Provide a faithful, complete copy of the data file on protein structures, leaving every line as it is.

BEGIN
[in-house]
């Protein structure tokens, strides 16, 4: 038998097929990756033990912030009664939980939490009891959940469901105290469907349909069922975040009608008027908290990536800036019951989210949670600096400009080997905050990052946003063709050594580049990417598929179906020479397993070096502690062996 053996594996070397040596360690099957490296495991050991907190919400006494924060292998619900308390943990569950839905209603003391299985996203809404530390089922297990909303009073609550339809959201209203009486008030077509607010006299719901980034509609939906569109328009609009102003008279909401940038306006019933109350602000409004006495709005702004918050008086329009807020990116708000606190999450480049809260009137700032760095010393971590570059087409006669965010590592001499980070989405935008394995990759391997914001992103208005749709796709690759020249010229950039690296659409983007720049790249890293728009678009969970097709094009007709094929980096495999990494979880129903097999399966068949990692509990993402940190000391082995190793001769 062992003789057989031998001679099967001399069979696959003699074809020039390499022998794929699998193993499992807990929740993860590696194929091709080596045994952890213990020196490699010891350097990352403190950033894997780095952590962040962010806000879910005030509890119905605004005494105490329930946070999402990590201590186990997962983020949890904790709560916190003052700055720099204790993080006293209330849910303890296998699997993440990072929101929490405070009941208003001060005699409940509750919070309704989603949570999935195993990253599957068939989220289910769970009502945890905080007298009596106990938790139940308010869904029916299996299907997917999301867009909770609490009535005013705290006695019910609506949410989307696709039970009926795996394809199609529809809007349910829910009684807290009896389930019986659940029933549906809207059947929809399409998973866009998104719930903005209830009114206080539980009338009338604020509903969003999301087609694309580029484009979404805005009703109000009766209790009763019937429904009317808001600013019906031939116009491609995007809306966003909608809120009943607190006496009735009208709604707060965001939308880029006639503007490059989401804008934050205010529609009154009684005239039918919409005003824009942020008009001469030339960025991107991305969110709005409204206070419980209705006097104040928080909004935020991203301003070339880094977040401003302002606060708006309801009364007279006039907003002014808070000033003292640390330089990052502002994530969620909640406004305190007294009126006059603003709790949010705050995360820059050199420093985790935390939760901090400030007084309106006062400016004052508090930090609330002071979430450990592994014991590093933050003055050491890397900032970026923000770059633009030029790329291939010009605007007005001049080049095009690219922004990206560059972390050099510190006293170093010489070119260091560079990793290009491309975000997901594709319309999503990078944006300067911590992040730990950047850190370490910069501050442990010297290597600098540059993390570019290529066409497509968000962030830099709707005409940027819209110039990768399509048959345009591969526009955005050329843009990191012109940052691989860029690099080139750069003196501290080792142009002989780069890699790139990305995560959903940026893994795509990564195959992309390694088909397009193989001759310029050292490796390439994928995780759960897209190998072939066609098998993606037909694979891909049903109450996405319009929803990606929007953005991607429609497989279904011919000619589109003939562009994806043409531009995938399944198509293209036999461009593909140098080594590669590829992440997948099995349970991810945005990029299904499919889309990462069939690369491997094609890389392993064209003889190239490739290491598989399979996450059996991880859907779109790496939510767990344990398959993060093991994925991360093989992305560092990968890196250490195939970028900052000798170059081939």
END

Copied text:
[in-house]
């Protein structure tokens, strides 16, 4: 038998097929990756033990912030009664939980939490009891959940469901105290469907349909069922975040009608008027908290990536800036019951989210949670600096400009080997905050990052946003063709050594580049990417598929179906020479397993070096502690062996 053996594996070397040596360690099957490296495991050991907190919400006494924060292998619900308390943990569950839905209603003391299985996203809404530390089922297990909303009073609550339809959201209203009486008030077509607010006299719901980034509609939906569109328009609009102003008279909401940038306006019933109350602000409004006495709005702004918050008086329009807020990116708000606190999450480049809260009137700032760095010393971590570059087409006669965010590592001499980070989405935008394995990759391997914001992103208005749709796709690759020249010229950039690296659409983007720049790249890293728009678009969970097709094009007709094929980096495999990494979880129903097999399966068949990692509990993402940190000391082995190793001769 062992003789057989031998001679099967001399069979696959003699074809020039390499022998794929699998193993499992807990929740993860590696194929091709080596045994952890213990020196490699010891350097990352403190950033894997780095952590962040962010806000879910005030509890119905605004005494105490329930946070999402990590201590186990997962983020949890904790709560916190003052700055720099204790993080006293209330849910303890296998699997993440990072929101929490405070009941208003001060005699409940509750919070309704989603949570999935195993990253599957068939989220289910769970009502945890905080007298009596106990938790139940308010869904029916299996299907997917999301867009909770609490009535005013705290006695019910609506949410989307696709039970009926795996394809199609529809809007349910829910009684807290009896389930019986659940029933549906809207059947929809399409998973866009998104719930903005209830009114206080539980009338009338604020509903969003999301087609694309580029484009979404805005009703109000009766209790009763019937429904009317808001600013019906031939116009491609995007809306966003909608809120009943607190006496009735009208709604707060965001939308880029006639503007490059989401804008934050205010529609009154009684005239039918919409005003824009942020008009001469030339960025991107991305969110709005409204206070419980209705006097104040928080909004935020991203301003070339880094977040401003302002606060708006309801009364007279006039907003002014808070000033003292640390330089990052502002994530969620909640406004305190007294009126006059603003709790949010705050995360820059050199420093985790935390939760901090400030007084309106006062400016004052508090930090609330002071979430450990592994014991590093933050003055050491890397900032970026923000770059633009030029790329291939010009605007007005001049080049095009690219922004990206560059972390050099510190006293170093010489070119260091560079990793290009491309975000997901594709319309999503990078944006300067911590992040730990950047850190370490910069501050442990010297290597600098540059993390570019290529066409497509968000962030830099709707005409940027819209110039990768399509048959345009591969526009955005050329843009990191012109940052691989860029690099080139750069003196501290080792142009002989780069890699790139990305995560959903940026893994795509990564195959992309390694088909397009193989001759310029050292490796390439994928995780759960897209190998072939066609098998993606037909694979891909049903109450996405319009929803990606929007953005991607429609497989279904011919000619589109003939562009994806043409531009995938399944198509293209036999461009593909140098080594590669590829992440997948099995349970991810945005990029299904499919889309990462069939690369491997094609890389392993064209003889190239490739290491598989399979996450059996991880859907779109790496939510767990344990398959993060093991994925991360093989992305560092990968890196250490195939970028900052000798170059081939």